LITTLE ROCK – The United States Supreme Court upheld an Arkansas law regulating pharmacy benefit managers, which negotiate agreements between health insurance companies and drug stores.
When people get prescriptions from their local drug store, in most cases they don’t pay the full cost. They have insurance, or get help from a government-subsidized program.
Pharmacy benefit managers say that they negotiate discounts for health insurers. That promotes competition and encourages pharmacies to search for the lowest possible wholesale prices.
However, pharmacies told legislators that in many cases they were being reimbursed for less than the wholesale price of the prescriptions, or at such a low rate their profit margins were close to zero.
Some pharmacists told of having to refuse to fill prescriptions because they would have lost hundreds of dollars.
The Arkansas legislature has enacted several laws over the years to level the playing field. In 2015 the legislature passed Act 900, which was quickly challenged in court by an association representing the pharmacy benefit managers.
Act 900 was the law that the U.S. Supreme Court upheld unanimously. Other state laws have been enacted since, such as legislation enacted during a 2018 special session that requires pharmacy benefit managers to be licensed by the state Insurance Department.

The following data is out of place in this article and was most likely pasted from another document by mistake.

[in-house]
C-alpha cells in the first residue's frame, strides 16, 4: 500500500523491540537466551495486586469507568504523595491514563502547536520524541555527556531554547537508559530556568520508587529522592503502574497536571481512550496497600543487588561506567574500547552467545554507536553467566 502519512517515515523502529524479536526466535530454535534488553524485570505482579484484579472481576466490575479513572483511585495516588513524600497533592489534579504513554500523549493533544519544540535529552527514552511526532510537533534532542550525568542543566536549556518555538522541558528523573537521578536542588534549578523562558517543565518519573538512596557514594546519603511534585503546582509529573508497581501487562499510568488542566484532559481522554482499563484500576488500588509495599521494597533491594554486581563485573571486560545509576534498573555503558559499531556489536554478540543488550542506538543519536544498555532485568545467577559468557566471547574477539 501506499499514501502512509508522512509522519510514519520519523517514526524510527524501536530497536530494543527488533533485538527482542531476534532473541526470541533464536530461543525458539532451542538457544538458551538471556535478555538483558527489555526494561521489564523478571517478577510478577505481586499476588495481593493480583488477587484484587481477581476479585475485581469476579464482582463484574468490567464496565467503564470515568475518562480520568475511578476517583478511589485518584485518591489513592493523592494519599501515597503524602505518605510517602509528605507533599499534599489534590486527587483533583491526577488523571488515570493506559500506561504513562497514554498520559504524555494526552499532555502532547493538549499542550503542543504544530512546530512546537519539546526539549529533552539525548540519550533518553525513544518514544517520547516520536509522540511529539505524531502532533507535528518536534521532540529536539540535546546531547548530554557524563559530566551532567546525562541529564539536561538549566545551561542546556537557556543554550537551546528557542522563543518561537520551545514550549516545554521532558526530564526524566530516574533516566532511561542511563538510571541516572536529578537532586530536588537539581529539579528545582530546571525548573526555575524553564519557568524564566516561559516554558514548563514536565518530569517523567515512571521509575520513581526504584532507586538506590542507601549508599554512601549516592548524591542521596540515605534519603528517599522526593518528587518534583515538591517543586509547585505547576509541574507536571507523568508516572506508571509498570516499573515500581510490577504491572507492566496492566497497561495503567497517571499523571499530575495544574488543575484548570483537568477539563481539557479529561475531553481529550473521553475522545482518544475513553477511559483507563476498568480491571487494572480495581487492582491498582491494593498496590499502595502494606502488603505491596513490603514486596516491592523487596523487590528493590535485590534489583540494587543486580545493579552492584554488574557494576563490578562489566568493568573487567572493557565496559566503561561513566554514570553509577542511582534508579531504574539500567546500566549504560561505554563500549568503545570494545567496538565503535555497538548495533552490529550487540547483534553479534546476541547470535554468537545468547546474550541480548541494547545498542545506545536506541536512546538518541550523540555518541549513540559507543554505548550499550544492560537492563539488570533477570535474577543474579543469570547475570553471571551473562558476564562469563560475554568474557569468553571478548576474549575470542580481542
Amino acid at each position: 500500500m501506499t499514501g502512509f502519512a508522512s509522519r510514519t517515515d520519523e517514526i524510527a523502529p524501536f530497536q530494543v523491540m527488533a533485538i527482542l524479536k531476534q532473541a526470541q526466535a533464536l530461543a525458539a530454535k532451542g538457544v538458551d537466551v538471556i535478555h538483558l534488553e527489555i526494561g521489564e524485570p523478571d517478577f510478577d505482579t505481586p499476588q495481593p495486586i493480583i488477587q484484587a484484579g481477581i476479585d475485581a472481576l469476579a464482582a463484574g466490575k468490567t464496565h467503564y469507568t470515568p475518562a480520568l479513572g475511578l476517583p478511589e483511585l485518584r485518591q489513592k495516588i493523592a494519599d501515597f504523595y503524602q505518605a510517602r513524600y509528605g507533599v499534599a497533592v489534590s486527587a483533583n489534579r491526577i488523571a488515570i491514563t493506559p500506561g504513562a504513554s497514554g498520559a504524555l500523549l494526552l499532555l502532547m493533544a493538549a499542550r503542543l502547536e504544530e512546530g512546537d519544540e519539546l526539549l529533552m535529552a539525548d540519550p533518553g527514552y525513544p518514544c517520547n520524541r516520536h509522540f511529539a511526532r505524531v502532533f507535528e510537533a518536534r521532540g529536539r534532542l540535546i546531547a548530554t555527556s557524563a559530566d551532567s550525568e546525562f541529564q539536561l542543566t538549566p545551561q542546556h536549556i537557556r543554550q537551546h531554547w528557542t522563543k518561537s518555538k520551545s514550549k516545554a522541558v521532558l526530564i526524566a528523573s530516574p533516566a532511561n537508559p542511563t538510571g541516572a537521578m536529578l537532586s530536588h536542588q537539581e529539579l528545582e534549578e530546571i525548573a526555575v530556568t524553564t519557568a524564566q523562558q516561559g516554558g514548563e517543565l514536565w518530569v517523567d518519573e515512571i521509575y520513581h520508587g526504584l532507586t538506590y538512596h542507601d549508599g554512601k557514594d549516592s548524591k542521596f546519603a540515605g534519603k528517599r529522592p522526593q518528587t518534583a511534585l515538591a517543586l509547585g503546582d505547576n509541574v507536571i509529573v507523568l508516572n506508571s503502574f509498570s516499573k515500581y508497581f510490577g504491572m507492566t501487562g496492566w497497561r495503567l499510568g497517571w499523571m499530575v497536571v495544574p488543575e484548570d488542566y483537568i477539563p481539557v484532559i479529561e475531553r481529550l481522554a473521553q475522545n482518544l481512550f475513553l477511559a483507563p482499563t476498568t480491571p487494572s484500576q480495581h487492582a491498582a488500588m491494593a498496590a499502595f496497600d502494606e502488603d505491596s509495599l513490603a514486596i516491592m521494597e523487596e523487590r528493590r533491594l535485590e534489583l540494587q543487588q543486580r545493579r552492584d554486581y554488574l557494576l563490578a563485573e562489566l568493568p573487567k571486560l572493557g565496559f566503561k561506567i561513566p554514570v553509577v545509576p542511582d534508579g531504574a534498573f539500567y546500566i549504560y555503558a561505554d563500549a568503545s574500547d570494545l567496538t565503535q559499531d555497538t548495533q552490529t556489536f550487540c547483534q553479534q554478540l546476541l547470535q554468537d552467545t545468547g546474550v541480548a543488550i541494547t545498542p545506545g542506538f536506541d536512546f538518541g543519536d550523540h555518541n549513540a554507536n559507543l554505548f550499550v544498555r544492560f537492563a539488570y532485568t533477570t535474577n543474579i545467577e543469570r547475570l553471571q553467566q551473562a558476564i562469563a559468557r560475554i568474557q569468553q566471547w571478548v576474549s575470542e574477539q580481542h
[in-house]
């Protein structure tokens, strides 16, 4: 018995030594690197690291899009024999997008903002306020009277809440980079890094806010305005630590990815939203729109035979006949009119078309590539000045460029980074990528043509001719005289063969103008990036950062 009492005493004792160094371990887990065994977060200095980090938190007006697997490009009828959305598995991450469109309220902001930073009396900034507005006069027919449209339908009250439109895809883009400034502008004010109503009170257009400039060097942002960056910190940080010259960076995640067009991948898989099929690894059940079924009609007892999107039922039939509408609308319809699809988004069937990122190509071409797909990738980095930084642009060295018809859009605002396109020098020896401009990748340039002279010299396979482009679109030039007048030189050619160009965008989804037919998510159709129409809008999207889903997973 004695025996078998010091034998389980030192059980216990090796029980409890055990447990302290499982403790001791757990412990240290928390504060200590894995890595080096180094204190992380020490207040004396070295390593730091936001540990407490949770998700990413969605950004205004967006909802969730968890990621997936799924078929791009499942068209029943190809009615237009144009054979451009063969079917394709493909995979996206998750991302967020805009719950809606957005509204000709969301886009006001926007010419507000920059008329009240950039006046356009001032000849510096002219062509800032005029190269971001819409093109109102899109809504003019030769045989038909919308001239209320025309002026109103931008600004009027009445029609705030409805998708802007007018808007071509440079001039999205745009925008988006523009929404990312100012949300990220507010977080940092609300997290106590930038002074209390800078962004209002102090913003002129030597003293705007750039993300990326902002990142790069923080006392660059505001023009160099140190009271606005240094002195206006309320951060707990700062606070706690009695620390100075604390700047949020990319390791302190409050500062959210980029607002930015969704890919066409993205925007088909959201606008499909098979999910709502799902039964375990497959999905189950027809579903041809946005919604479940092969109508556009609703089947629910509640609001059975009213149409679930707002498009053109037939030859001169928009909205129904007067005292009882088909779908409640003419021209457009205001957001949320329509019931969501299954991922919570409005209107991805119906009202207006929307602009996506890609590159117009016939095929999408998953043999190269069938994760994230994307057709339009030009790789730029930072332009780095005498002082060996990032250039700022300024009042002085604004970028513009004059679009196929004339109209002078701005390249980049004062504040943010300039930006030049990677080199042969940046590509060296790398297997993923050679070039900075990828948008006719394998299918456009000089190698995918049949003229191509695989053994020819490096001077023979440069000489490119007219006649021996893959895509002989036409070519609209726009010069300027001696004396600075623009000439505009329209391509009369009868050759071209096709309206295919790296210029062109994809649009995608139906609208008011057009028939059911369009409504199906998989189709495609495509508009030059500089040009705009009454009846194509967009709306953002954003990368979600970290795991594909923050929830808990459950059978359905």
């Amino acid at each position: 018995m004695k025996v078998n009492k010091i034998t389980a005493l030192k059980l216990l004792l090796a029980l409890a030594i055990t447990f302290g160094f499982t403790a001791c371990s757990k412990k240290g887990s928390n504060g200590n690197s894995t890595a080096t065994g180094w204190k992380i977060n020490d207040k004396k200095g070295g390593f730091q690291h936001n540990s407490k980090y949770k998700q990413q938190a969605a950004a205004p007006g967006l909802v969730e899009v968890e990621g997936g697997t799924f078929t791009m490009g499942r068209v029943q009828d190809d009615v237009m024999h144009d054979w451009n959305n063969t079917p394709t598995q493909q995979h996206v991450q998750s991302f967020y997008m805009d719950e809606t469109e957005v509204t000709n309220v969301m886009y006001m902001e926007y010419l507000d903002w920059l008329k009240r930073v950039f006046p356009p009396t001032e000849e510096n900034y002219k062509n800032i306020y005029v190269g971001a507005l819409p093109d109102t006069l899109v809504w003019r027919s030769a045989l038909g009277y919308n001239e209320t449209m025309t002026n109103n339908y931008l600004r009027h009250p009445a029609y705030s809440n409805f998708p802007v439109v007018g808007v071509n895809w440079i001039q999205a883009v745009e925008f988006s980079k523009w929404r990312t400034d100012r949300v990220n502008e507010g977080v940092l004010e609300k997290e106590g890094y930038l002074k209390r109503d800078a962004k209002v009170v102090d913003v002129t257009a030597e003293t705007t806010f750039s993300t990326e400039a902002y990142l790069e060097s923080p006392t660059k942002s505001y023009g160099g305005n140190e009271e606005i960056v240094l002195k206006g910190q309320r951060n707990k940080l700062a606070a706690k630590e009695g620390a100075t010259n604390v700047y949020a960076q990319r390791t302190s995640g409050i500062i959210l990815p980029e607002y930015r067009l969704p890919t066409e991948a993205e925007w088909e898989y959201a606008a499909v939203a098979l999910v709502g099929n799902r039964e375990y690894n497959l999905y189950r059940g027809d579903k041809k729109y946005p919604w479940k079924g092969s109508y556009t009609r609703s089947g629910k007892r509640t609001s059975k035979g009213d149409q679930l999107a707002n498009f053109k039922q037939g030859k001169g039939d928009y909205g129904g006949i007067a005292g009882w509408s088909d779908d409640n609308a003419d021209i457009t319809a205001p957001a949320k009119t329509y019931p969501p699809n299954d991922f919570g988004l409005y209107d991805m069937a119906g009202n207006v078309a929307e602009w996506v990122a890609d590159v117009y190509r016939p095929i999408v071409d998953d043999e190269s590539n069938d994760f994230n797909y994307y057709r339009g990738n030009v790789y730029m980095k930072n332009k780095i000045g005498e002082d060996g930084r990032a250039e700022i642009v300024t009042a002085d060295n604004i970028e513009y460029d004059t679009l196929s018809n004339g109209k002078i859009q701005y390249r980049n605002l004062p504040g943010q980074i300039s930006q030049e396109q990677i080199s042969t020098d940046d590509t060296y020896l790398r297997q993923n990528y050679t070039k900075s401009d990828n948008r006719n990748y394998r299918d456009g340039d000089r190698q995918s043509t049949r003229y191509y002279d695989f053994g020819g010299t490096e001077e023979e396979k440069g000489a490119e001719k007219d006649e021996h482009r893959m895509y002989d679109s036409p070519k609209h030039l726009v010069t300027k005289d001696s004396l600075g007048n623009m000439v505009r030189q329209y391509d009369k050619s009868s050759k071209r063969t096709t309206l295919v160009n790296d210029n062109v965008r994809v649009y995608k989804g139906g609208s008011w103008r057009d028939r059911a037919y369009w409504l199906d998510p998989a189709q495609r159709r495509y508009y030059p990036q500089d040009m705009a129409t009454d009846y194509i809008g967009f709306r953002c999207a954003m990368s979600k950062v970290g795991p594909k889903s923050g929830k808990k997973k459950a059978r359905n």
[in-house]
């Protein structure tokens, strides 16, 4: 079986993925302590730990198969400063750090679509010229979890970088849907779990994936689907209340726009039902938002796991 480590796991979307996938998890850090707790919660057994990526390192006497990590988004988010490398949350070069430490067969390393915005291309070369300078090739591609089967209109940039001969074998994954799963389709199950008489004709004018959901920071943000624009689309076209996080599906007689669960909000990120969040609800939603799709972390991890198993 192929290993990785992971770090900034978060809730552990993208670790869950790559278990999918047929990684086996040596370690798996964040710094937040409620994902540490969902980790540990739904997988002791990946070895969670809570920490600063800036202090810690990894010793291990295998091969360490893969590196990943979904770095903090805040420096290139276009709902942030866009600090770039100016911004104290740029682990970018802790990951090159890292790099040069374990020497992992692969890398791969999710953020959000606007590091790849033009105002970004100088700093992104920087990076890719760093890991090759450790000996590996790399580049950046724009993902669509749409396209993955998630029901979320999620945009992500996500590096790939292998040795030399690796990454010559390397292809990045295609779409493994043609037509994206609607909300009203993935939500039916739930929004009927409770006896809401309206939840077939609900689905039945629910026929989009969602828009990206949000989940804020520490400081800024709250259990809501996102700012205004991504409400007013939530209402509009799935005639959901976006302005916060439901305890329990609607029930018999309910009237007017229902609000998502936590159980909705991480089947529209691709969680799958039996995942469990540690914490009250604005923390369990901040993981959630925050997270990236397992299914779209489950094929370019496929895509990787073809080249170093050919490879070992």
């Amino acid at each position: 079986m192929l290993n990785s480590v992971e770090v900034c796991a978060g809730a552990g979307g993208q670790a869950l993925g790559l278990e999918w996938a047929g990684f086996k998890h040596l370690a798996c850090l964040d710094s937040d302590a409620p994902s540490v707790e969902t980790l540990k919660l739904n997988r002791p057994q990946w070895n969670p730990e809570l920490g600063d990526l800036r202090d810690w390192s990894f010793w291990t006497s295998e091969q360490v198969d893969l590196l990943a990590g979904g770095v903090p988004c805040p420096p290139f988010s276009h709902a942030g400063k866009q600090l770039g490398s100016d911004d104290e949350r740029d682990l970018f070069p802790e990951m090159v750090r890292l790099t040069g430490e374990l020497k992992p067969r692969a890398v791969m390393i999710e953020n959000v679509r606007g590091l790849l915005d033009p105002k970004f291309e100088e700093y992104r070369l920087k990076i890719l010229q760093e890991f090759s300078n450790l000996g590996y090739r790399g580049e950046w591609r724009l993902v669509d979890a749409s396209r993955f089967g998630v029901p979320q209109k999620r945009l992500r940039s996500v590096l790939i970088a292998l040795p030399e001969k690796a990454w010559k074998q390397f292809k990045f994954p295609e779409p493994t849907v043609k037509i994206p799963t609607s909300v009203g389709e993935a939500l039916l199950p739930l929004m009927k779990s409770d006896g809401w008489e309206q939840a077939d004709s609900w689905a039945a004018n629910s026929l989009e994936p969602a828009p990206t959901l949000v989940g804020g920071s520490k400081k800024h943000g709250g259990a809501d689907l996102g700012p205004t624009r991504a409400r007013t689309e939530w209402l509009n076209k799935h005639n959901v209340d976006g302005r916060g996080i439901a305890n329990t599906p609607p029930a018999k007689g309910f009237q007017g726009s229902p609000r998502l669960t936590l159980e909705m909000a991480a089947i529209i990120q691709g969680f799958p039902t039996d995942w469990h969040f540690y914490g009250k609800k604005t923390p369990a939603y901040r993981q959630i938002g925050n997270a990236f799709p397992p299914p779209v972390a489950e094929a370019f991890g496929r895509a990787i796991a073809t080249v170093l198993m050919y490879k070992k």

It also prohibits pharmacy benefits managers from writing gag rules into their contracts with pharmacists. That means pharmacists will be able to advise customers on how to purchase alternative prescriptions that are equally effective but not as expensive.
Legislators had been told that pharmacy benefit managers were reimbursing independent drug stores at a lower rate than they reimbursed pharmacies with which they had a corporate affiliation. That is not allowed under Act 900 of 2015.
Arkansas became the first state to impose comprehensive regulations on pharmacy benefit managers, but many other states have followed suit and 45 states joined the Arkansas side in the lawsuit before the Supreme Court. The District of Columbia and the federal government also joined Arkansas.
Organizations of pharmacists and physicians filed legal briefs in support of the Arkansas law. A national trucking company and the U.S. Chamber of Commerce filed legal briefs in support of the pharmacy benefit managers.
The latest piece of legislation regulating the industry is Act 994 of 2019, which sets out procedures for updating “maximum allowable cost lists.”
The lists are the basis of reimbursements that are paid to local pharmacies. National averages for generics and wholesale drugs are factored in, and the process should be more transparent for everyone. One result should be the elimination of a practice that hurt local pharmacists, which was the retroactive collection of charges by benefit managers.
The Supreme Court ruling was celebrated by Arkansas pharmacists. Every sector in the industry is preparing for more changes in pricing and regulation, simply because prescription drugs account for such a large portion of the overall costs of health care.
For example, during legislative hearings a representative of pharmacy benefits managers told senators that the costs of drugs makes up 22 percent of the cost of health insurance premiums.